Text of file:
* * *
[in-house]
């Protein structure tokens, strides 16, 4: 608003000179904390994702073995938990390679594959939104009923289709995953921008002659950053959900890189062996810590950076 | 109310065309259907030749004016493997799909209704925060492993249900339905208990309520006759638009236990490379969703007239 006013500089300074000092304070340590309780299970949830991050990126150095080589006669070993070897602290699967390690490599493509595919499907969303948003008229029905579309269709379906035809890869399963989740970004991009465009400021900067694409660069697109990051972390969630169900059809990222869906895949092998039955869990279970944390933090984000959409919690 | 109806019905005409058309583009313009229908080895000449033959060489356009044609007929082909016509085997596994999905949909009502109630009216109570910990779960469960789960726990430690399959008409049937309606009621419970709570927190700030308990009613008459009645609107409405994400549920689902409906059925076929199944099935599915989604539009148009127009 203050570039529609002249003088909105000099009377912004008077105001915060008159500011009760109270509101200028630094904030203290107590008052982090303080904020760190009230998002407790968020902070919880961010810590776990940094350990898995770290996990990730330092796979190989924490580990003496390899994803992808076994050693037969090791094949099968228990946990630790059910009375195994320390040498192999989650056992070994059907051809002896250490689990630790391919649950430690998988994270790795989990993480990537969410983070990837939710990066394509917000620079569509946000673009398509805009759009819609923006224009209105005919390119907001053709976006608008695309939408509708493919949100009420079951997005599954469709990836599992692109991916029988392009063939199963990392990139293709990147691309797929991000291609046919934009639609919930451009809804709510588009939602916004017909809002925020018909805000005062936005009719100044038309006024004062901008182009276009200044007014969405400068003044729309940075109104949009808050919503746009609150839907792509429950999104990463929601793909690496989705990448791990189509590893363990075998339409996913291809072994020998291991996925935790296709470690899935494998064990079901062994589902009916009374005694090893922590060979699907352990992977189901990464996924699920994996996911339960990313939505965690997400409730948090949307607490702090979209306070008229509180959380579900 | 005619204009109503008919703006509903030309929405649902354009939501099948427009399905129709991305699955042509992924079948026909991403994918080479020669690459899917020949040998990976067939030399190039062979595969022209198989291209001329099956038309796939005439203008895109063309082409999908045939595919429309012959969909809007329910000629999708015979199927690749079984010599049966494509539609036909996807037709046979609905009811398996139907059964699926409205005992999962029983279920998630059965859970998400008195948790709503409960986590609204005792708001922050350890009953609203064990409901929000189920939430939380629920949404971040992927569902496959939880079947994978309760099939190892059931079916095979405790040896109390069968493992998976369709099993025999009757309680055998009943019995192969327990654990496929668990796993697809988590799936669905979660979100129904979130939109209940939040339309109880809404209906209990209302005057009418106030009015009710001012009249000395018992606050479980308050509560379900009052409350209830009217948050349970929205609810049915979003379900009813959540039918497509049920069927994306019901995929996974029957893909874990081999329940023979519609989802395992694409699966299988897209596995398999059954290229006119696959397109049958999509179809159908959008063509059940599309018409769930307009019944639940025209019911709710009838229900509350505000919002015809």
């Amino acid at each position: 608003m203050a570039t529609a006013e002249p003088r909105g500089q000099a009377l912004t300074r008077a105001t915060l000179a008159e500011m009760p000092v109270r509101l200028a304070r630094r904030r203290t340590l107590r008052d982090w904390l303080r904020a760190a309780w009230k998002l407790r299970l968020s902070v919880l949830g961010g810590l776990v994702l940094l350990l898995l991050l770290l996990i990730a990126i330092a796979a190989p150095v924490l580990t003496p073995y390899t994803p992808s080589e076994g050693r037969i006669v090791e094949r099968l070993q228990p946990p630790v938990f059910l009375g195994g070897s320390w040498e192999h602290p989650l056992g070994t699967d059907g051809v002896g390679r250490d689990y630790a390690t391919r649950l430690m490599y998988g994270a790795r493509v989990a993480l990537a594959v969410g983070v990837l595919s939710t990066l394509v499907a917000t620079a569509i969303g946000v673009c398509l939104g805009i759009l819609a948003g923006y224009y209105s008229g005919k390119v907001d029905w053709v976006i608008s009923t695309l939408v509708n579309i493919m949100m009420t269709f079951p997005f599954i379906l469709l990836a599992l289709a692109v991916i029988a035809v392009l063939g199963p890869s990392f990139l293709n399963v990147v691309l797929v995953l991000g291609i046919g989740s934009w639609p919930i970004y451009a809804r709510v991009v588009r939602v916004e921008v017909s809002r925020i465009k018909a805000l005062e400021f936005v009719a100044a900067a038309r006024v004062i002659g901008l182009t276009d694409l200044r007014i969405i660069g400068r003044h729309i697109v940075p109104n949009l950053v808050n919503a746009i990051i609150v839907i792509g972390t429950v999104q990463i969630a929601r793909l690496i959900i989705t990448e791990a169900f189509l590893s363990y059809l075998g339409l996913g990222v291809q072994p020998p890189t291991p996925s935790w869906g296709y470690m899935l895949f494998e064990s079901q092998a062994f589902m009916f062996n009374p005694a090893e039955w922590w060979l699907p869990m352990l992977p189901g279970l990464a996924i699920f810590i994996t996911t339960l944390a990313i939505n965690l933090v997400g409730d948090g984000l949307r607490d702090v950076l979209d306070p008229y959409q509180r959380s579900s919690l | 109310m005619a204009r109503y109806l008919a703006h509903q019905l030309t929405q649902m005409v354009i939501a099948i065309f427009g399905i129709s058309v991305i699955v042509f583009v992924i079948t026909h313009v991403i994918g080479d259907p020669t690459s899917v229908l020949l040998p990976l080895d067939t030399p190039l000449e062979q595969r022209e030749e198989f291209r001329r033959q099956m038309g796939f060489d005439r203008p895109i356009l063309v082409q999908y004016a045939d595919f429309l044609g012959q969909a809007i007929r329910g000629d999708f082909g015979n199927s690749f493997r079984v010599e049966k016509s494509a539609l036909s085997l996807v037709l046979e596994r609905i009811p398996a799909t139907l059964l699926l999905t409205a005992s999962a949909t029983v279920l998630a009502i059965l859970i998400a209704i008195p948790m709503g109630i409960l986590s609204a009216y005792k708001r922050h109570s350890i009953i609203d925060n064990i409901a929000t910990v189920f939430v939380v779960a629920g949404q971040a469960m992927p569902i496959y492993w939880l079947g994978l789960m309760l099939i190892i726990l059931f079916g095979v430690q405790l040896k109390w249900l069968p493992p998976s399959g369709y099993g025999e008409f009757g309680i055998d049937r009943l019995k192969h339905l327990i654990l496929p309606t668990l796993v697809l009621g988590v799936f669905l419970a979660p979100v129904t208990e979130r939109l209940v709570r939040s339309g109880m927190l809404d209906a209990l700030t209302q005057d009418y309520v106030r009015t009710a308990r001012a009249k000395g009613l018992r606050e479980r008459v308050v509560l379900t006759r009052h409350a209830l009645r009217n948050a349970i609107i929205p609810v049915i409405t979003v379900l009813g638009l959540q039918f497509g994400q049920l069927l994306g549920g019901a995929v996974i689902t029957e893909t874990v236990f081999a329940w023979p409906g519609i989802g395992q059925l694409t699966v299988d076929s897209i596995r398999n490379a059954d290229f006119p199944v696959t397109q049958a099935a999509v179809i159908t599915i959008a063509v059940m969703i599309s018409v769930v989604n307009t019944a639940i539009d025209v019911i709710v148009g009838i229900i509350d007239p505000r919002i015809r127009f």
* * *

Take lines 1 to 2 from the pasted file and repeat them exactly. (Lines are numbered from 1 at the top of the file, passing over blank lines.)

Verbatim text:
[in-house]
């Protein structure tokens, strides 16, 4: 608003000179904390994702073995938990390679594959939104009923289709995953921008002659950053959900890189062996810590950076 | 109310065309259907030749004016493997799909209704925060492993249900339905208990309520006759638009236990490379969703007239 006013500089300074000092304070340590309780299970949830991050990126150095080589006669070993070897602290699967390690490599493509595919499907969303948003008229029905579309269709379906035809890869399963989740970004991009465009400021900067694409660069697109990051972390969630169900059809990222869906895949092998039955869990279970944390933090984000959409919690 | 109806019905005409058309583009313009229908080895000449033959060489356009044609007929082909016509085997596994999905949909009502109630009216109570910990779960469960789960726990430690399959008409049937309606009621419970709570927190700030308990009613008459009645609107409405994400549920689902409906059925076929199944099935599915989604539009148009127009 203050570039529609002249003088909105000099009377912004008077105001915060008159500011009760109270509101200028630094904030203290107590008052982090303080904020760190009230998002407790968020902070919880961010810590776990940094350990898995770290996990990730330092796979190989924490580990003496390899994803992808076994050693037969090791094949099968228990946990630790059910009375195994320390040498192999989650056992070994059907051809002896250490689990630790391919649950430690998988994270790795989990993480990537969410983070990837939710990066394509917000620079569509946000673009398509805009759009819609923006224009209105005919390119907001053709976006608008695309939408509708493919949100009420079951997005599954469709990836599992692109991916029988392009063939199963990392990139293709990147691309797929991000291609046919934009639609919930451009809804709510588009939602916004017909809002925020018909805000005062936005009719100044038309006024004062901008182009276009200044007014969405400068003044729309940075109104949009808050919503746009609150839907792509429950999104990463929601793909690496989705990448791990189509590893363990075998339409996913291809072994020998291991996925935790296709470690899935494998064990079901062994589902009916009374005694090893922590060979699907352990992977189901990464996924699920994996996911339960990313939505965690997400409730948090949307607490702090979209306070008229509180959380579900 | 005619204009109503008919703006509903030309929405649902354009939501099948427009399905129709991305699955042509992924079948026909991403994918080479020669690459899917020949040998990976067939030399190039062979595969022209198989291209001329099956038309796939005439203008895109063309082409999908045939595919429309012959969909809007329910000629999708015979199927690749079984010599049966494509539609036909996807037709046979609905009811398996139907059964699926409205005992999962029983279920998630059965859970998400008195948790709503409960986590609204005792708001922050350890009953609203064990409901929000189920939430939380629920949404971040992927569902496959939880079947994978309760099939190892059931079916095979405790040896109390069968493992998976369709099993025999009757309680055998009943019995192969327990654990496929668990796993697809988590799936669905979660979100129904979130939109209940939040339309109880809404209906209990209302005057009418106030009015009710001012009249000395018992606050479980308050509560379900009052409350209830009217948050349970929205609810049915979003379900009813959540039918497509049920069927994306019901995929996974029957893909874990081999329940023979519609989802395992694409699966299988897209596995398999059954290229006119696959397109049958999509179809159908959008063509059940599309018409769930307009019944639940025209019911709710009838229900509350505000919002015809």